Monday, December 10, 2012

"The Chill Of Night" by James Hayman

Elaine "Lainie" Goff is discovered frozen solid in the boot of an abandoned vehicle. While Detective Michael McCabe looks into the lawyer's life to find suspects and motives, he eventually learns of the existence of a witness. Abby Quinn's claims of witnessing a murder were initially dismissed because she has a history of mental illness and suicide attempts. She is now on the run, so McCabe must locate her before the killer does. And find the killer, of course.

I'm beginning to lose count of the number of thrillers I've read lately in which the lead detective has an eidetic memory, or some super-special skill that gets them inside the heads of serial killers. Michael McCabe has an eidetic memory. Right now I'm reading "The Night Stalker" by Chris Carter, whose on-going protagonist Robert Hunter is highly intelligent and got into university when he was twelve. Or fourteen? I forget. He was young, anyway.

Ever notice that no matter how wonderful, fantastic, skilled or near-supernaturally gifted the lead detective or FBI profiler is, they never manage to find the culprit in under 400 pages? Funny, that.

As you can see from the plot description, there's not a lot going on here. The novel plays out a lot like a "Law & Order" episode, as McCabe questions possible suspects such as Lainie's boss-and-lover Henry Ogden, the director of a teen homeless shelter Lainie worked at pro-bono, and her creepy landlord. McCabe's team, with a seemingly never-ending number of detectives, methodically gather clues and evidence and send it off for testing. Basically, it's yet another police procedural with an emphasis on the procedure. Author Hayman likes to do his research, and it shows. It also makes the book remarkably dull. By page 250, nobody's really learnt much more than what they did when the book began.

The sequences involving Abby Quinn are quite well done, as she's the only character in any sort of danger. Her mental illness is a convenient method for the author to provide an excuse as to why Abby can't identify the killer - only that he has a head of fire and icicles for eyes. It was a bit obvious and lame. But then, if we knew who the killer was right off the bat, it would have made this snoozefest even harder to finish, right?

As for the identity of the killer, it's not my powerful skills of deduction that let me figure it out here. Rather, I recognised the crappy ploys used by crappy writers to keep the killer's identity a secret. Do you reckon the killer is any of the people McCabe identifies as having means, opportunity and motive to kill Lainie? Or could it be some other character never raised as a possible suspect, with a secret motive that will handily be provided once he/she is unmasked? If you guessed the latter, you've probably read more than one thriller in your life and can see through the tricks author Hayman so lazily employs.

Something else highly evident is the author's homophobia. "The Cutting", his previous novel, was pretty terrible on this count. "The Chill Of Night" isn't quite as extreme, but it's still disconcerting that McCabe and his team quickly pick somebody to be their prime suspect once that person reveals he's gay. He's then accused of not just raping and killing a woman, but molesting children as well because, of course, if he's gay he's only one step away from all sorts of sexual depravity. It's an attitude that belongs in the dark ages, and I'm surprised such attitudes could see the light of day in a book released by a major publisher such as Penguin Books.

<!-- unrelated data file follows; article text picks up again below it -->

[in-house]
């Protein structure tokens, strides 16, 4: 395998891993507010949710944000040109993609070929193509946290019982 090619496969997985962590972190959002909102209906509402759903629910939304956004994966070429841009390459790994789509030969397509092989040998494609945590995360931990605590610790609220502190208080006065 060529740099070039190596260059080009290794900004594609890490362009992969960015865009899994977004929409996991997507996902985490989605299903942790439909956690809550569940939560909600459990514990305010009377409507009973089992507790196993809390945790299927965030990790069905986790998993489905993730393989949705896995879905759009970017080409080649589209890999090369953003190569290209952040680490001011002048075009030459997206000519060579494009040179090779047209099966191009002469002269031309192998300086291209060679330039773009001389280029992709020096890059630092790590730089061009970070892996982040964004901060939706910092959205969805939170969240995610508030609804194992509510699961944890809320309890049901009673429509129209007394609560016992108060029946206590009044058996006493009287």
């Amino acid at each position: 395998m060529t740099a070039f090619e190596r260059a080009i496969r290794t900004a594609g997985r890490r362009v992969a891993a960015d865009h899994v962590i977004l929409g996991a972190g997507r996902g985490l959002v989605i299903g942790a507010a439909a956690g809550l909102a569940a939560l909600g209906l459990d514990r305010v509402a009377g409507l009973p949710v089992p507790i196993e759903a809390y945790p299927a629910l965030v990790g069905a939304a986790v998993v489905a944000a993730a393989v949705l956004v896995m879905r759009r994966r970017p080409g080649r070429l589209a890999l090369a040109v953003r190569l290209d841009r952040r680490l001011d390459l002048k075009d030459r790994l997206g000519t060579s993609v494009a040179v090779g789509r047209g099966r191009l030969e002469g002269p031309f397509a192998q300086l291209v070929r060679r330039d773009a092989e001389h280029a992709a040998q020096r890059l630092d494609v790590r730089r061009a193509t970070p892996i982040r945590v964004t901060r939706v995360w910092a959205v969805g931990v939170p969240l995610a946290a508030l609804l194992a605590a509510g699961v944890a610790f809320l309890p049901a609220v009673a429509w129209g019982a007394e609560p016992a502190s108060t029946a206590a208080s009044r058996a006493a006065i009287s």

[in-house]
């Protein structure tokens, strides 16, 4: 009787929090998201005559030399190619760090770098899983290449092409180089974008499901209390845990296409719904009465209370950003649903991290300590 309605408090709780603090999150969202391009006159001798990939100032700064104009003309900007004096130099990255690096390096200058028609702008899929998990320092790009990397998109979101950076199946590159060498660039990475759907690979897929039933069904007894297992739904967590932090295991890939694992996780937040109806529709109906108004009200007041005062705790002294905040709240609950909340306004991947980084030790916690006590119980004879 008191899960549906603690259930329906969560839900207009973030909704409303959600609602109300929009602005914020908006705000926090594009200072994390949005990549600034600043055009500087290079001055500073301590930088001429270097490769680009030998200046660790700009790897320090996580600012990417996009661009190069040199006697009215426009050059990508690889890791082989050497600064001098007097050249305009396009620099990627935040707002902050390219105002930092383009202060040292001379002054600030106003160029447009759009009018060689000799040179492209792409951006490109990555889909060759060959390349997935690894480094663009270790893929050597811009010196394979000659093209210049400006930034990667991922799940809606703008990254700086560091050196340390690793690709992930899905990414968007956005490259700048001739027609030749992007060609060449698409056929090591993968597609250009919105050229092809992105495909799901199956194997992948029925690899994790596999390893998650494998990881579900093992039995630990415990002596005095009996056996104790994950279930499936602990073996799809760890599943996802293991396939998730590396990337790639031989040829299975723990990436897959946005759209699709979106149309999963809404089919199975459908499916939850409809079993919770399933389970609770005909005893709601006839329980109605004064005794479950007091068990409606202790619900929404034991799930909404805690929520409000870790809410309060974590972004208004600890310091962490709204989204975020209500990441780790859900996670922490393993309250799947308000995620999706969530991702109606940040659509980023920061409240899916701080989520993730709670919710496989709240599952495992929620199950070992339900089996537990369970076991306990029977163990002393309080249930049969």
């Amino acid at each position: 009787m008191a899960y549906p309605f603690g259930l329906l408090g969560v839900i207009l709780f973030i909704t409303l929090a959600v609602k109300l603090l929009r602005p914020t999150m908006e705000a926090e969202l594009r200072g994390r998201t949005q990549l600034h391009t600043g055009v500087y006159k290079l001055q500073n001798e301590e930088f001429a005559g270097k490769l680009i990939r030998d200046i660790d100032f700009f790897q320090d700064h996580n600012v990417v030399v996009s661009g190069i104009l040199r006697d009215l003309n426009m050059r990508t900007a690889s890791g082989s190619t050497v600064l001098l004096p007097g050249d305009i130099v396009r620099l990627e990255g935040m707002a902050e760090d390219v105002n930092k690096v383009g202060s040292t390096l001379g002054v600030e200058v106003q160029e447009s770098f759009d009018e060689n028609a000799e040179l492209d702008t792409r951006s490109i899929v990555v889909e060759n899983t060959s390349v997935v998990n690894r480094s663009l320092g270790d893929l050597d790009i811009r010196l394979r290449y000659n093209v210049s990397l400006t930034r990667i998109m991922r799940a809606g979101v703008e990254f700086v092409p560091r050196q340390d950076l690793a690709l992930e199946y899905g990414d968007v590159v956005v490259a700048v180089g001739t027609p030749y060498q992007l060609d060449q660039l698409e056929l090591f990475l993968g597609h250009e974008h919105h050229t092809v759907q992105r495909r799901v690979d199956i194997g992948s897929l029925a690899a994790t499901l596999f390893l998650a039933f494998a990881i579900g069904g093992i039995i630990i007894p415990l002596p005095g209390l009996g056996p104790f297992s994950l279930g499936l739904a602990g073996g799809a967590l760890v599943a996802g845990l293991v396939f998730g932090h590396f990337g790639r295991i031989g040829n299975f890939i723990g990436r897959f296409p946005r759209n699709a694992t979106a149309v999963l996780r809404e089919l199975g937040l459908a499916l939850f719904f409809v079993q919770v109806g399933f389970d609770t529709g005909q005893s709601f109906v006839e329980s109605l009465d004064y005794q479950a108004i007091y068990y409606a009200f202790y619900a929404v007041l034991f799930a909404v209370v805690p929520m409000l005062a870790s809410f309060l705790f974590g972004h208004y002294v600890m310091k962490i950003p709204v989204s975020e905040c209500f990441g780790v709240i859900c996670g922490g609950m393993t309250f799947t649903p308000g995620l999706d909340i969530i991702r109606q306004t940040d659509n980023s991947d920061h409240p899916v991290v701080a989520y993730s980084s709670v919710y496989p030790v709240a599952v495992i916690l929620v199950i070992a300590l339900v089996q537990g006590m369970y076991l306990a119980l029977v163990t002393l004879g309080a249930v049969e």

"The Chill Of Night" is a bore. Who cares if it's accurate? I kept falling asleep while reading it. Aside from Abby Quinn's plight, NOTHING IS HAPPENING HERE, FOLKS. Go watch a "Law & Order" episode instead. It only takes an hour, and it will provide a dozen more plot twists than what you're going to find in this drivel.

Sunday, December 9, 2012

"Merciless" by Mary Burton

A serial killer and rapist have teamed up, in which the rapist gets to have his way with the female victim first, before handing her over to the serial killer, who murders her and then goes through the process of stripping the flesh from the bones.

The bones of aspiring actress Sierra Day are left for detectives Deacon Garrison and Malcolm Kier to discover. Although there are a few people out there with motives, the prime suspect turns out to be Dr. James Dixon, who has recently escaped being convicted of the attempted murder of Lulu Sweet, who is now a reformed prostitute and trying to reclaim custody of her young son.

The case soon involves Dixon's lawyer Angie Carlson, who managed to help get him off, but otherwise wants nothing to do with him, as she thinks there's something funny about him. Malcolm is a complete asshole to Angie, but that seems to peak her interest. In any case, they must work together after Lulu goes missing, and start digging into Angie's past to find what her connection to the killer/s is.

The book cover is decent enough to tell you that "Merciless" is a sequel to "Senseless". At first I thought this was because it featured characters from the previous novel, but like most romantic suspense novels, would veer off on its own course. Not so here. "Merciless" is indeed quite strongly linked to the previous novel, and while you could probably read it as a stand-alone, it is recommended that you read "Senseless" first.